By Amanda Palmeira
The concept of anonymity for sources is difficult for many non-journalists to grasp outside of scenes from “All the President’s Men” or “House of Cards.” But the very nature of journalism involves reporting information that others don’t want revealed and anonymity can often be necessary to bring sensitive issues to light.
Though Massachusetts recognizes reporter privileges through common law, it is one of only 10 states that do not have a statute specifically designed to protect journalists from having to reveal their sources. The state’s legislature is now considering a shield law, however, that would prevent reporters from being compelled to disclose who provided them information.
The bill would provide “much needed clarity to the legal standard,” said NEFAC’s Robert Bertsche, an attorney at Prince Lobel Tye who testified Oct. 6 on behalf of the coalition. “It would also protect journalists from threatened jail time who refuse to give out their sources, except in extremely rare cases.”
Bertsche said he often receives calls from journalists who want to know whether they can guarantee anonymity to a source.
“I have to say, ‘I don’t know, it depends’,” he said. “Because it means that we’ve got a test that’s going to be argued in the courts and it’s going to take some expense to argue, and many, many times, I’m afraid to admit, newspapers retrench and say, ‘We’d better not go with that story because we can’t be sure that we’ll be able to go to court and protect our sources.’ “
H.B. 1533 defines a journalist as, generally, any individual who has or is currently working for a news organization, and who is or was engaged in newsgathering for that organization. It prevents such journalists from being compelled to disclose “the source of any news or information procured by [that journalist], or any information that would tend to identify such source, while providing services for the news media, whether or not such source has been promised confidentially.”
The only exception to this protection is when “disclosure of the identity of a source is necessary to prevent imminent and actual harm to public security from acts of terrorism,” and when revealing that information would prevent such harm.
State Rep. Josh Cutler (D-Duxbury) also spoke at the hearing, offering his expertise as a former journalist, having been a newspaper editor for more than a decade.
“There are some stories that simply will not be told without some form of this law here in Massachusetts,” Cutler said. “Without assurances that [a source’s] identity will be kept confidential, stories may not be reported on. . . . It’s about protecting the whistleblower. It’s about protecting journalism.”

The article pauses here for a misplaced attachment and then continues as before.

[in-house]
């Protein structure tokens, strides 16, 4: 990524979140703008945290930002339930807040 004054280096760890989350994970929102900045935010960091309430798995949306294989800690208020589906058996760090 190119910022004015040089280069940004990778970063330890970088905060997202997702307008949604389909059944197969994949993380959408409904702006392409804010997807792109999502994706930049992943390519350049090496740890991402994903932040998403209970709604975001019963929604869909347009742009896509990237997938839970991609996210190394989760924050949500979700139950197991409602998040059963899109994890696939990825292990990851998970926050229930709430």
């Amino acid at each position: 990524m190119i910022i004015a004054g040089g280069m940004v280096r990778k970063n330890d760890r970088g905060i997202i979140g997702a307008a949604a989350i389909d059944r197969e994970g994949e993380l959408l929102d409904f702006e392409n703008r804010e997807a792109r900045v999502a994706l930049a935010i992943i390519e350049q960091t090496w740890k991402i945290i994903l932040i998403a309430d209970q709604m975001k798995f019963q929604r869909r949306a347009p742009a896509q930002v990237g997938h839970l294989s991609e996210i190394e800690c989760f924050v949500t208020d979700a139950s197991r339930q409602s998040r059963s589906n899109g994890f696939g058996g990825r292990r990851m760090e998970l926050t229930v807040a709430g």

Cutler said that “this legislation is not about creating a roadblock for our district attorneys or law enforcement – it’s about creating a roadmap, so all parties can operate under a common set of rules.”
He emphasized that the bill wouldn’t just help big media conglomerates like “The Boston Globes of the world” who have legal counsel readily available, but it would also help “the many smaller newspapers, who, when threatened with litigation or are subpoenaed, will have a chilling effect.”
“Not having this law is preventing us from telling the stories that could possibly be the most important stories in our community,”said Laura Hutchinson, a reporter for WWLP News 22. “Sources that are coming to us are fearing for their lives, they’re fearing intimidation, for their safety, for their job security, and because they’re having those fears, they’re contemplating not talking to us about the story at all. And in some cases, this is a very important issue that could make a huge difference in their lives but also in other people’s lives who are experiencing a similar situation.”
Hutchinson described her personal experiences as a reporter, sharing that someone working in a nursing facility once came to her with information about abuse and mistreatment of patients.
“When I was asked the question, ‘How can you protect me if I talk to you? How can I know that I will be kept confidential?’ I explained that, in television, we can blur your face and your voice,” she said, “but as soon as this gets to a courtroom, there’s not a whole lot.”
Ultimately, Hutchinson said, she couldn’t report the story.
Amanda is a second-year law student at New England Law | Boston and was a summer intern for NEFAC. She can be emailed at firstname.lastname@example.org.
NEFAC was formed in 2006 to advance and protect the Five Freedoms of the First Amendment, including the principle of the public’s right to know. We’re a broad-based organization of people who believe in the power of an informed democratic society. Our members include lawyers, journalists, historians, academics and private citizens.
Our coalition is funded through contributions made by those who value the First Amendment and who strive to keep government accountable. Donations can be made here. Major Supporters of NEFAC for this year include: The Robertson Foundation, The Providence Journal Charitable Legacy Fund, The Boston Globe and Boston University.